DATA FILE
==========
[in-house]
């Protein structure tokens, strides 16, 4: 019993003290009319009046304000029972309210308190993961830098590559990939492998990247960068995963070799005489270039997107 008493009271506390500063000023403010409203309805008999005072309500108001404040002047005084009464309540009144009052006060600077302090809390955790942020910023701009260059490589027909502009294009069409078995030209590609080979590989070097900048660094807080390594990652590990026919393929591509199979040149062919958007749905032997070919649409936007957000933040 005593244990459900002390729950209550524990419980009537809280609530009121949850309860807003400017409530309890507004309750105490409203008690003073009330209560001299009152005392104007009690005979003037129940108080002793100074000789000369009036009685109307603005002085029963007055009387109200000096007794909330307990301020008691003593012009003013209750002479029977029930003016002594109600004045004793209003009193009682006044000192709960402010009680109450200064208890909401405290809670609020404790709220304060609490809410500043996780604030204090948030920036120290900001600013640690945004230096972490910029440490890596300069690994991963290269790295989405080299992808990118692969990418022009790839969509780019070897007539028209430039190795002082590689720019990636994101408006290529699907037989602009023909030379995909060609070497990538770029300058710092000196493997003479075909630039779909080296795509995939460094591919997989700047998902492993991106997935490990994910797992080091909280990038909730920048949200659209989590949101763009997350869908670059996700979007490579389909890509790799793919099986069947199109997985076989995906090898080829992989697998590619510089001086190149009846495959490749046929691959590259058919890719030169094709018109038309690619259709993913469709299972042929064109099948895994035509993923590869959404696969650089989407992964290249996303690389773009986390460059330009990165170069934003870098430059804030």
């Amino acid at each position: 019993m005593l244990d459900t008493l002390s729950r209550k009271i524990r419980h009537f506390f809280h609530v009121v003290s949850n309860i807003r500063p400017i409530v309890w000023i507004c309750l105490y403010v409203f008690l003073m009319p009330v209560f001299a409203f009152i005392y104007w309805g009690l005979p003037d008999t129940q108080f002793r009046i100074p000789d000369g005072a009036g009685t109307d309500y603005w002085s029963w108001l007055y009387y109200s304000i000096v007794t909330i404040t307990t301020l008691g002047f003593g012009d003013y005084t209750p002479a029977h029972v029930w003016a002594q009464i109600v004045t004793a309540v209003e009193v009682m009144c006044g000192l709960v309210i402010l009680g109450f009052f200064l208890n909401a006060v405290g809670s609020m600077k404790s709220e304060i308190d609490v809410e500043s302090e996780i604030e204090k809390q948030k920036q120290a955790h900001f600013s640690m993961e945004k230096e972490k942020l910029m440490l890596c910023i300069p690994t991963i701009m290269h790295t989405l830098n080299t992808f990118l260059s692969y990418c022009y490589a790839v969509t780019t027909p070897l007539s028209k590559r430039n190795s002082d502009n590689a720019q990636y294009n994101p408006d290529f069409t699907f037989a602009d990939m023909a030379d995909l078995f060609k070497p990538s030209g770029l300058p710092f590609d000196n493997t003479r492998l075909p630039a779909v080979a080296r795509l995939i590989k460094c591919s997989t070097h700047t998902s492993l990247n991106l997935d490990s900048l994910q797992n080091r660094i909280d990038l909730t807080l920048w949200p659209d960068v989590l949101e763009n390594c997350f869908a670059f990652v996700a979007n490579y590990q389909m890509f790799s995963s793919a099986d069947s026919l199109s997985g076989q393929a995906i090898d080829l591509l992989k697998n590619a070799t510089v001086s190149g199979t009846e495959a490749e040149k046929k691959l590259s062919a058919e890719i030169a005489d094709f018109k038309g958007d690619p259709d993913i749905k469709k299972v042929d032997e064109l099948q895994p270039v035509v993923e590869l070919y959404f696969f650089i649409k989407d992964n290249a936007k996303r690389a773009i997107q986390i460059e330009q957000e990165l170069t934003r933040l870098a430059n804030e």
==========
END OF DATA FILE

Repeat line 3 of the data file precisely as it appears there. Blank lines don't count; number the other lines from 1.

């Amino acid at each position: 019993m005593l244990d459900t008493l002390s729950r209550k009271i524990r419980h009537f506390f809280h609530v009121v003290s949850n309860i807003r500063p400017i409530v309890w000023i507004c309750l105490y403010v409203f008690l003073m009319p009330v209560f001299a409203f009152i005392y104007w309805g009690l005979p003037d008999t129940q108080f002793r009046i100074p000789d000369g005072a009036g009685t109307d309500y603005w002085s029963w108001l007055y009387y109200s304000i000096v007794t909330i404040t307990t301020l008691g002047f003593g012009d003013y005084t209750p002479a029977h029972v029930w003016a002594q009464i109600v004045t004793a309540v209003e009193v009682m009144c006044g000192l709960v309210i402010l009680g109450f009052f200064l208890n909401a006060v405290g809670s609020m600077k404790s709220e304060i308190d609490v809410e500043s302090e996780i604030e204090k809390q948030k920036q120290a955790h900001f600013s640690m993961e945004k230096e972490k942020l910029m440490l890596c910023i300069p690994t991963i701009m290269h790295t989405l830098n080299t992808f990118l260059s692969y990418c022009y490589a790839v969509t780019t027909p070897l007539s028209k590559r430039n190795s002082d502009n590689a720019q990636y294009n994101p408006d290529f069409t699907f037989a602009d990939m023909a030379d995909l078995f060609k070497p990538s030209g770029l300058p710092f590609d000196n493997t003479r492998l075909p630039a779909v080979a080296r795509l995939i590989k460094c591919s997989t070097h700047t998902s492993l990247n991106l997935d490990s900048l994910q797992n080091r660094i909280d990038l909730t807080l920048w949200p659209d960068v989590l949101e763009n390594c997350f869908a670059f990652v996700a979007n490579y590990q389909m890509f790799s995963s793919a099986d069947s026919l199109s997985g076989q393929a995906i090898d080829l591509l992989k697998n590619a070799t510089v001086s190149g199979t009846e495959a490749e040149k046929k691959l590259s062919a058919e890719i030169a005489d094709f018109k038309g958007d690619p259709d993913i749905k469709k299972v042929d032997e064109l099948q895994p270039v035509v993923e590869l070919y959404f696969f650089i649409k989407d992964n290249a936007k996303r690389a773009i997107q986390i460059e330009q957000e990165l170069t934003r933040l870098a430059n804030e």